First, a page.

Jersey sex discrimination law introduced
Discrimination against anyone because of their gender in Jersey has been outlawed by the island's government.
Politicians voted to extend the existing race discrimination law to cover gender, sexual orientation, pregnancy and maternity leave.
Mothers who breastfeed have also been given protection from discrimination.
The decision to extend the legislation was approved unanimously by the States of Jersey on Tuesday.
Social Security Minister, Deputy Suzie Pinel, has previously said the island was 40 years behind the UK in gender discrimination.
She said said the law would be extended to cover age and disability in the next few years.
"Some employers may be concerned they are no longer allowed to refuse to employ someone who is pregnant or may believe will become pregnant in the future," the minister said.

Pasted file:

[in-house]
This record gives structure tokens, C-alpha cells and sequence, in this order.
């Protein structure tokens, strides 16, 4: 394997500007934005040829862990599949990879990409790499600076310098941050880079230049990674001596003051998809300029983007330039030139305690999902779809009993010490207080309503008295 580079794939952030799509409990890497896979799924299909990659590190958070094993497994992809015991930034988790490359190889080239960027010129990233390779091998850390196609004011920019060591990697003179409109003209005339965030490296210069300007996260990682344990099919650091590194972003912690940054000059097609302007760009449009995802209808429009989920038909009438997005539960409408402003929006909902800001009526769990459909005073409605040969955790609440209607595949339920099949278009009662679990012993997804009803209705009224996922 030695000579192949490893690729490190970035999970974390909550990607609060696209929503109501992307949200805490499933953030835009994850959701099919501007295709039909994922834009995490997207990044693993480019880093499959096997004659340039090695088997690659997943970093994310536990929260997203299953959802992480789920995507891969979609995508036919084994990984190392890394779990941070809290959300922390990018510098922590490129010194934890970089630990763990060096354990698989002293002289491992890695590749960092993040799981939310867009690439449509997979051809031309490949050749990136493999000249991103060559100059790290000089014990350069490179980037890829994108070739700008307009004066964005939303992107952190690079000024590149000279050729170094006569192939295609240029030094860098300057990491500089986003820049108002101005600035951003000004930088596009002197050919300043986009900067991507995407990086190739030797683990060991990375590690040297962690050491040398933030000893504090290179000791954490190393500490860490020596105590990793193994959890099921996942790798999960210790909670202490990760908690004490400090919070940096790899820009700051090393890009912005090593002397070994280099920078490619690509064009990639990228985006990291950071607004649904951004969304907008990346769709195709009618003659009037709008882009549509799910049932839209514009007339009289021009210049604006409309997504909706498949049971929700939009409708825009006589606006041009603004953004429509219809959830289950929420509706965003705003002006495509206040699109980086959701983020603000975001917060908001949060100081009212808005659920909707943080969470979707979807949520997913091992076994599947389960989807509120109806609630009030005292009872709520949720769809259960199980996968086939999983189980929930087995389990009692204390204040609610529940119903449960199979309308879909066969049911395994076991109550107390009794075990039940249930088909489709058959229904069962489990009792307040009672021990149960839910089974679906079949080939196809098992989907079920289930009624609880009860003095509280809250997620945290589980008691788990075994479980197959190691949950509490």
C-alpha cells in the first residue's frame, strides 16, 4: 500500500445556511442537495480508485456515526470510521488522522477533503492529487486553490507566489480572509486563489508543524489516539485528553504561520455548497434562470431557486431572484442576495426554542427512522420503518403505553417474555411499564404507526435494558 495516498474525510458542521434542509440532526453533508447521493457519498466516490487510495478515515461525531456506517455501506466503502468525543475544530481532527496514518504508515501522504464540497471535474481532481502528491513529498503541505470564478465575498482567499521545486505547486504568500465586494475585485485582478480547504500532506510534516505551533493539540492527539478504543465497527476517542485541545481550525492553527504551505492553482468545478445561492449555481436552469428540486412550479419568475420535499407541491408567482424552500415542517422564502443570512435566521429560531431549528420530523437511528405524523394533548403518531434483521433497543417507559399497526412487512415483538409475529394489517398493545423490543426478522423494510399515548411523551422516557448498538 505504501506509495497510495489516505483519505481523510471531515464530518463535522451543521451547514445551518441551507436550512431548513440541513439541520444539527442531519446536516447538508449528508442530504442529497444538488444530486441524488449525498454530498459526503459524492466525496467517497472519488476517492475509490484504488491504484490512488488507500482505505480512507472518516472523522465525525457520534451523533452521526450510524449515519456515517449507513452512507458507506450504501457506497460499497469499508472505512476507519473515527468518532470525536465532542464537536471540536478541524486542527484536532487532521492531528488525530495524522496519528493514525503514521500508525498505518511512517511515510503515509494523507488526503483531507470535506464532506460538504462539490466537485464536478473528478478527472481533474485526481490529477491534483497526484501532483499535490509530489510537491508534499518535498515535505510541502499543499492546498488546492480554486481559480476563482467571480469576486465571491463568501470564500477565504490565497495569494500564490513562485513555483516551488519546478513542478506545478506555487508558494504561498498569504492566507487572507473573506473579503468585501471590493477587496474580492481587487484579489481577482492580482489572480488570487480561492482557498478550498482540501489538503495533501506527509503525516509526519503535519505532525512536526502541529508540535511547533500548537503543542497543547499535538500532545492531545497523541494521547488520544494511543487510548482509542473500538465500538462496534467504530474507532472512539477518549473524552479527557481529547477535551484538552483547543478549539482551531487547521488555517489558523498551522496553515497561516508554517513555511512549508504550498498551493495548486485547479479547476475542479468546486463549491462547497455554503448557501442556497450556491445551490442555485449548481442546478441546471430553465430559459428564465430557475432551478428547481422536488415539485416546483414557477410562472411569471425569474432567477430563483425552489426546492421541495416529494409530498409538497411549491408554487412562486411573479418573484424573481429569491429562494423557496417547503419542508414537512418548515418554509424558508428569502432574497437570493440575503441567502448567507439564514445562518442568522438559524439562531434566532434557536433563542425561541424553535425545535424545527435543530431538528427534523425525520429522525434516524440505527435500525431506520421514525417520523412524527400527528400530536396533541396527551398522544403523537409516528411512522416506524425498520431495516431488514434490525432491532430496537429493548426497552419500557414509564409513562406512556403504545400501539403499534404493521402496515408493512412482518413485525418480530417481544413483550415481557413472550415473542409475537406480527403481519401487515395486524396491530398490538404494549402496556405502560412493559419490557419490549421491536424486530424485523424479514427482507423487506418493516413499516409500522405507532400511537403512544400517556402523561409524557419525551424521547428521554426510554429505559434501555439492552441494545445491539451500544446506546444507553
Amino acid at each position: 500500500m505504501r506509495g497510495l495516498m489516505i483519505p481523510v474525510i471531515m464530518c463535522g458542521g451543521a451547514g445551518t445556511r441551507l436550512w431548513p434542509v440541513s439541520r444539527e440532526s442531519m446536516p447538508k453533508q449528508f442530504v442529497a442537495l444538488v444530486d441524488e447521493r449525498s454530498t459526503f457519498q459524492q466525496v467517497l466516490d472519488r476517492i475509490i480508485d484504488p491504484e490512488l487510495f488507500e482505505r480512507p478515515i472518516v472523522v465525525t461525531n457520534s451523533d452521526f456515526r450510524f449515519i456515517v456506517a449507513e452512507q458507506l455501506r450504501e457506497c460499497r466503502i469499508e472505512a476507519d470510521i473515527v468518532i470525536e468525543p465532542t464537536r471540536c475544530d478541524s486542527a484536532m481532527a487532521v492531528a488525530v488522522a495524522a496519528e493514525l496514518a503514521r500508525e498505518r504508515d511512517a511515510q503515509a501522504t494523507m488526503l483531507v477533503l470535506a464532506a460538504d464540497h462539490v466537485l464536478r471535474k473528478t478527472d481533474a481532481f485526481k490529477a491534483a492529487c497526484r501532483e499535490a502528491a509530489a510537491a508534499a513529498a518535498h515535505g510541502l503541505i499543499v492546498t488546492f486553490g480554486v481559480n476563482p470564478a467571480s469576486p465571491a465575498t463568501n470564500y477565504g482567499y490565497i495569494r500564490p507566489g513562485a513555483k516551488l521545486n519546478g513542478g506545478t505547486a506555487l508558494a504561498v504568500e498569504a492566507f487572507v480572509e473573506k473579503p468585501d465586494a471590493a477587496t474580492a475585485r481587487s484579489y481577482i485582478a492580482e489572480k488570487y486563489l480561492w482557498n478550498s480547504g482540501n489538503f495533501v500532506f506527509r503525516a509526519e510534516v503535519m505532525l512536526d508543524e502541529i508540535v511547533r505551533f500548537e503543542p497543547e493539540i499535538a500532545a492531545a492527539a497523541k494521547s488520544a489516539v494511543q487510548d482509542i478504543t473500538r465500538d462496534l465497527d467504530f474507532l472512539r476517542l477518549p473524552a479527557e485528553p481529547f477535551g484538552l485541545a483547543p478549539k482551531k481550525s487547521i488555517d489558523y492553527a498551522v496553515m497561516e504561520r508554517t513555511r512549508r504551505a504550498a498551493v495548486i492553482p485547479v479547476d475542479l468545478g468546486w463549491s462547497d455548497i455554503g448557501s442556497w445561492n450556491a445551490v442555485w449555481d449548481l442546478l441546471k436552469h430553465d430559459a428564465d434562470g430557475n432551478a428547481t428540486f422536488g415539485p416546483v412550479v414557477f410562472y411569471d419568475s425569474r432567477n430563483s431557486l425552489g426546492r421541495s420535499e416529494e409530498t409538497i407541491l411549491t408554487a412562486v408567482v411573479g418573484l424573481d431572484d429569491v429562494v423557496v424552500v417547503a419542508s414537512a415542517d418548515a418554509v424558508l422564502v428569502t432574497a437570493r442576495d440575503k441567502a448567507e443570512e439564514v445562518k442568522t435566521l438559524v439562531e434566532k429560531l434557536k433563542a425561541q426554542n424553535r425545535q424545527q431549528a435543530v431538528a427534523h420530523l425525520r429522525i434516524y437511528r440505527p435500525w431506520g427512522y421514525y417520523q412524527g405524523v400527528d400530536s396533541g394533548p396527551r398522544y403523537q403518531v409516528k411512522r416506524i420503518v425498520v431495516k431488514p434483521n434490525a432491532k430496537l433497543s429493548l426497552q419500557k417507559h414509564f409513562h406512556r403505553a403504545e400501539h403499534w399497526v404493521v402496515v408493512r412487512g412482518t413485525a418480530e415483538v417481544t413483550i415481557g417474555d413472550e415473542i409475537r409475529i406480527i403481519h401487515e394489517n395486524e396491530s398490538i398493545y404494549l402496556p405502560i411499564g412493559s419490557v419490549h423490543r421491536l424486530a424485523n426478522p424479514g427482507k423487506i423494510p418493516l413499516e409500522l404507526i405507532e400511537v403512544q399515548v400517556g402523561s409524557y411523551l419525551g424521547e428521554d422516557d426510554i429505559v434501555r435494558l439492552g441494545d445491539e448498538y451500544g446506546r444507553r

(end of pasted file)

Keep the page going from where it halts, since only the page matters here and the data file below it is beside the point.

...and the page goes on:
"I make no apologies, we cannot exclude women from the workplace simply because they have young children.
"We need to take full advantage of all the skills available in Jersey."
The law includes exemptions for groups such as the Women's Institute and single-sex schools.
It will also include protection for people who are going through or who have gone through gender re-assignment surgery.
Deputy Jeremy Macon said: "I hope people will see the speed we approved this legislation as support for this long overdue legislation."
- The gender discrimination law adds to the existing discrimination law introduced in September
- It will be illegal to discriminate against a man, woman or intersex person in relation to recruitment, promotion or treatment at work
- The law protects people from discrimination based on their sexual orientation
- People taking leave from work for gender reassignment are protected
- Any less favourable treatment on the grounds of pregnancy and maternity would amount to direct discrimination
- The law also protects against discrimination in non-work areas for breastfeeding mothers